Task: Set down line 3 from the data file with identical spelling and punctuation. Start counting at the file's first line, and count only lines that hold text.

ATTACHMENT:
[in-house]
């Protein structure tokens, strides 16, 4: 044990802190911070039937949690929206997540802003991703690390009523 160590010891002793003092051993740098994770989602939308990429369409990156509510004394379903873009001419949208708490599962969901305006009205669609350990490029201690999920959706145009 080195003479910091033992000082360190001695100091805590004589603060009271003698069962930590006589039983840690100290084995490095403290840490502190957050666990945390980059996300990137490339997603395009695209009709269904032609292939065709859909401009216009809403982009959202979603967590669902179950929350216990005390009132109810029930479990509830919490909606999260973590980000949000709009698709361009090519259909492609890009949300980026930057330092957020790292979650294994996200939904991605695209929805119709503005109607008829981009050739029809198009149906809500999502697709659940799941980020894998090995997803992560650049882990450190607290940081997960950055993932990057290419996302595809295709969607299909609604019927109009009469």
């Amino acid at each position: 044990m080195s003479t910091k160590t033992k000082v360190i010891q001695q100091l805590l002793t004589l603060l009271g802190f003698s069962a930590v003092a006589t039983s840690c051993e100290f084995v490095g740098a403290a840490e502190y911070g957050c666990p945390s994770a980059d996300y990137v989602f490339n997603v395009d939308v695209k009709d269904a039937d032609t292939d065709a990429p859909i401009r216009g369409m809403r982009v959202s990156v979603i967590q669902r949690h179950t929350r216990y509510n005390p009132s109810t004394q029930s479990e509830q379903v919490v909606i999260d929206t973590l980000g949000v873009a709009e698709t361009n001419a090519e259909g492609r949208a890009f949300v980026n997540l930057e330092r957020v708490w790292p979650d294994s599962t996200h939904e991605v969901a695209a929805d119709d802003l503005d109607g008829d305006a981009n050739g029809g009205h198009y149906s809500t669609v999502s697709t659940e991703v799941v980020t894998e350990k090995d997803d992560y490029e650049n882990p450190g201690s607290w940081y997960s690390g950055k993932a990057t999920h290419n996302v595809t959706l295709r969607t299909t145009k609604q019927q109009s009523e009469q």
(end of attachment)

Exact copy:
């Amino acid at each position: 044990m080195s003479t910091k160590t033992k000082v360190i010891q001695q100091l805590l002793t004589l603060l009271g802190f003698s069962a930590v003092a006589t039983s840690c051993e100290f084995v490095g740098a403290a840490e502190y911070g957050c666990p945390s994770a980059d996300y990137v989602f490339n997603v395009d939308v695209k009709d269904a039937d032609t292939d065709a990429p859909i401009r216009g369409m809403r982009v959202s990156v979603i967590q669902r949690h179950t929350r216990y509510n005390p009132s109810t004394q029930s479990e509830q379903v919490v909606i999260d929206t973590l980000g949000v873009a709009e698709t361009n001419a090519e259909g492609r949208a890009f949300v980026n997540l930057e330092r957020v708490w790292p979650d294994s599962t996200h939904e991605v969901a695209a929805d119709d802003l503005d109607g008829d305006a981009n050739g029809g009205h198009y149906s809500t669609v999502s697709t659940e991703v799941v980020t894998e350990k090995d997803d992560y490029e650049n882990p450190g201690s607290w940081y997960s690390g950055k993932a990057t999920h290419n996302v595809t959706l295709r969607t299909t145009k609604q019927q109009s009523e009469q």